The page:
Thursday, 12 January 2012

What can we learn from D&D?

So Wizards of the Coast have announced a new edition of Dungeons & Dragons.

Although not a wargame as such, Dungeons & Dragons is very much a descendant of the same tradition and it has influenced and been influenced by wargames. Plus there is considerable overlap in the audiences for wargaming and roleplaying (and of course in the early days Games Workshop was the UK distributor of D&D).

It's fair to say that 4th edition D&D divided its fan base (and slightly less fair to say that it actively sought to alienate them). It was a radical departure from its predecessors and many of its innovations were, supposedly, focused on the fans of PC MMORPGS. The goal was, apparently, to introduce a new audience to the game, though it also succeeded in driving much of the existing fan base away.

The announcement of the new edition has been seen many of 4th editions harshest critics as an admission of defeat. Certainly the statement "we want this to be a version of the game that embraces the entirety of D&D’s history" suggests a reaching out to those players of earlier editions put off by 4th. There seems to be a genuine desire to get back the players that 4th edition lost.

The interesting question, and the one relevant to wargaming, that this raises for me is who exactly Wizards of the Coast should be trying to attract with their new edition. Should a new edition focus on existing players or should they cast the net wide in attempt to grow their market?

I have seen some argue that WOTC should be trying to appeal to a more mainstream audience and even that they should be looking at the same players as Cluedo or Monopoly. This strikes me as ambitious to the point of foolhardy, but if roleplaying is in decline, what else can be done attempt to attract new players?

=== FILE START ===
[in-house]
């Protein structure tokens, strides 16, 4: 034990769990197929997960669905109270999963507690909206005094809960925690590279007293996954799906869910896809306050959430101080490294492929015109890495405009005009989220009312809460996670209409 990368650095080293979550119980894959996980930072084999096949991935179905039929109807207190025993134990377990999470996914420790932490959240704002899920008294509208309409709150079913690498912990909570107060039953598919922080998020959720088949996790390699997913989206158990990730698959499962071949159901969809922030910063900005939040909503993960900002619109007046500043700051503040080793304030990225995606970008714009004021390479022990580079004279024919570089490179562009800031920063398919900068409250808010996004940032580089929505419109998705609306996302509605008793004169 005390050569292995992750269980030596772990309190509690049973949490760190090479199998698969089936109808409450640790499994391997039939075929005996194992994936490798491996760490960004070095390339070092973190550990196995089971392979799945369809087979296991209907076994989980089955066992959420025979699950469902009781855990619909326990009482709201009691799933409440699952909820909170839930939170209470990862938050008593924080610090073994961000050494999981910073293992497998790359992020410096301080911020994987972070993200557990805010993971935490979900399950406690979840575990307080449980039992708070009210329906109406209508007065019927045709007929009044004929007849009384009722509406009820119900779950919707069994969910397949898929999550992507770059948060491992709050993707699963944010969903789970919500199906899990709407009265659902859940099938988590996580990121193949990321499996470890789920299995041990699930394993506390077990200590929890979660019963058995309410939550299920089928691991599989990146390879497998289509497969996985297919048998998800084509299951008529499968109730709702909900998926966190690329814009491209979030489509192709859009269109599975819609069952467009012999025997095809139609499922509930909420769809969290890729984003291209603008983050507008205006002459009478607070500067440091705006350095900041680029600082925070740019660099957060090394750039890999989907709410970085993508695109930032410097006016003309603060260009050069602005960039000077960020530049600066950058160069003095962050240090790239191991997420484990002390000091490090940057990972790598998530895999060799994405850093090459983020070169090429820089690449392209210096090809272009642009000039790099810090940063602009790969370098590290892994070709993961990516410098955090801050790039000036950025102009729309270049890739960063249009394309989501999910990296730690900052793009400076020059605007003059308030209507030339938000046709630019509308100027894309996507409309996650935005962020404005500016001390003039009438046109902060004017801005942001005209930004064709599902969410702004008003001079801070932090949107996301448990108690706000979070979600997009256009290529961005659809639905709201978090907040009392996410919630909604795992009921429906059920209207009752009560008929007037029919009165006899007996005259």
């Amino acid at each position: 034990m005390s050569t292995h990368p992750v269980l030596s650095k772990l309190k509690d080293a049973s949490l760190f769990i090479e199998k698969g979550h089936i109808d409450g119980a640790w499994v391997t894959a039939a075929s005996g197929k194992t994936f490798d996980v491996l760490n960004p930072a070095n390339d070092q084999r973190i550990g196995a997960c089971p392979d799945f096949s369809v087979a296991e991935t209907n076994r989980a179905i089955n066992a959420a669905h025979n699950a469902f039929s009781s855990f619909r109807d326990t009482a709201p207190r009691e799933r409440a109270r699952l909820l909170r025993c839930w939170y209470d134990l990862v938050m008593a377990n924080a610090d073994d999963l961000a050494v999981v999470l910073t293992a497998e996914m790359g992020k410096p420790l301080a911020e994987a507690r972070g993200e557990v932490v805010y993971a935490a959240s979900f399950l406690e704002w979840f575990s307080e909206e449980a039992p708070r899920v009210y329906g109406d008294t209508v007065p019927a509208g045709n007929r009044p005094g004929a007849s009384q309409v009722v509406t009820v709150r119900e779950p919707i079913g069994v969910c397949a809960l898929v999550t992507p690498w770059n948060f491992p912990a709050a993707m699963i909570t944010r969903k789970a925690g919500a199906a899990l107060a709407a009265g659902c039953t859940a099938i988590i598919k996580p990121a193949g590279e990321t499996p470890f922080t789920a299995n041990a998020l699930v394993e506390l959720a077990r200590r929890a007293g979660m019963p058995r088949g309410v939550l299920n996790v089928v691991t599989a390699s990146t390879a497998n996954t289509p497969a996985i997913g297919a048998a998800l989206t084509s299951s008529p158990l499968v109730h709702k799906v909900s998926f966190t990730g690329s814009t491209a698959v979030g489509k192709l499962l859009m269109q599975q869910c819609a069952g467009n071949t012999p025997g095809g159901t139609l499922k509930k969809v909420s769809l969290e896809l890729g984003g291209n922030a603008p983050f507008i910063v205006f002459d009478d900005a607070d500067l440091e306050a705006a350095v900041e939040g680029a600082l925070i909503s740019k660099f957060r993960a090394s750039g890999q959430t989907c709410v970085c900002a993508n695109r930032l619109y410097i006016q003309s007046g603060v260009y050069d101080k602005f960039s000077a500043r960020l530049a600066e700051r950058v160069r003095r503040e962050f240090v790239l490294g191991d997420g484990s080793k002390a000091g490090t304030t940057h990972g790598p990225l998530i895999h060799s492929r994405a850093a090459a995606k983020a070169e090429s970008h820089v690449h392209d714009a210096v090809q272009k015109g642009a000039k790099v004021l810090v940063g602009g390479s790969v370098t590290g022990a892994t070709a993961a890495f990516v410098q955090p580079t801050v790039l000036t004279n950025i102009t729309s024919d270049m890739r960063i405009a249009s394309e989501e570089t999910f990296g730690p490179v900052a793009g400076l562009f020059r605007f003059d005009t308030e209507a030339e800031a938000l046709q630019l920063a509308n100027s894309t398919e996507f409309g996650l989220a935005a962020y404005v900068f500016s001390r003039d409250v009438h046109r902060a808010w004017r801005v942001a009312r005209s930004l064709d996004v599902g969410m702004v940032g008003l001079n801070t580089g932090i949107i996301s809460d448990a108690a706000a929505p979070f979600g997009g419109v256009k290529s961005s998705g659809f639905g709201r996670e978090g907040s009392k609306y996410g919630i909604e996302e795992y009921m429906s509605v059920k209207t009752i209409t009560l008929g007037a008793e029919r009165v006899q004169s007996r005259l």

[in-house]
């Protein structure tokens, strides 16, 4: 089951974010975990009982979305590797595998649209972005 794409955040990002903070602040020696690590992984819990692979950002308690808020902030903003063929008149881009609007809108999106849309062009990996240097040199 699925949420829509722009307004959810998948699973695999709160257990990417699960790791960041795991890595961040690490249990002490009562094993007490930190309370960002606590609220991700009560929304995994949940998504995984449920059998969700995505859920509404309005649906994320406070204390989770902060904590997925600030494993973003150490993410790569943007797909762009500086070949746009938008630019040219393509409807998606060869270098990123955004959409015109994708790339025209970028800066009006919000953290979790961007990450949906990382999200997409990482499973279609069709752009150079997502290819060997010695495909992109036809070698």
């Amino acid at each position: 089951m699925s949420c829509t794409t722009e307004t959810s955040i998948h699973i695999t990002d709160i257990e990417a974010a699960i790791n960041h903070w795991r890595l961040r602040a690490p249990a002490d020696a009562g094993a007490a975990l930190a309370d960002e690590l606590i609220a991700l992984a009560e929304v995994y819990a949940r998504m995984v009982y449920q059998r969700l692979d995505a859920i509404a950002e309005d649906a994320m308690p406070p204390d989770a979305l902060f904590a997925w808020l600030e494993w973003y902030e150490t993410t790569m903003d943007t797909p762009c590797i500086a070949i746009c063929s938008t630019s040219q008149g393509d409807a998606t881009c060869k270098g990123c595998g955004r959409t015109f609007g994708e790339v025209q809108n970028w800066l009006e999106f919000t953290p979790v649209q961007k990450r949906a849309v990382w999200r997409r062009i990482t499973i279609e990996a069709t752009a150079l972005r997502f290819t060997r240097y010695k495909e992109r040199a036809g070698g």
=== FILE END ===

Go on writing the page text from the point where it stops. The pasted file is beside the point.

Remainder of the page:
The problem for roleplaying is that there was once a time, during the very early years of D&D, when it was avowedly mainstream, particularly in the US. D&D was available in high street shops, appeared on television and lead to spin offs like the D&D cartoon and range of action figures. There is still a part of the fanbase, and probably within Wizards of the Coast and Hasbro as well, that hearkens back to that time and even feels that it could be achieved again if the game were only marketed correctly.

It's hard to know whether roleplaying really can be a mainstream pass time or whether it is a fad in slow but irrevocable decline. As a pass time it has only existed for thirty five years or so, the blink of an eye in historical terms.

Wargaming never had Roleplaying's main stream appeal, but has had a longer and more stable history. That said, much of the concerns of Wargame publishers mirror those of WOTC. Do they appeal to an existing fan base or risk trying to grow the industry? Chasing an established fan base may be more secure, but can lead to companies competing for ever smaller slices of what may be a shrinking pie.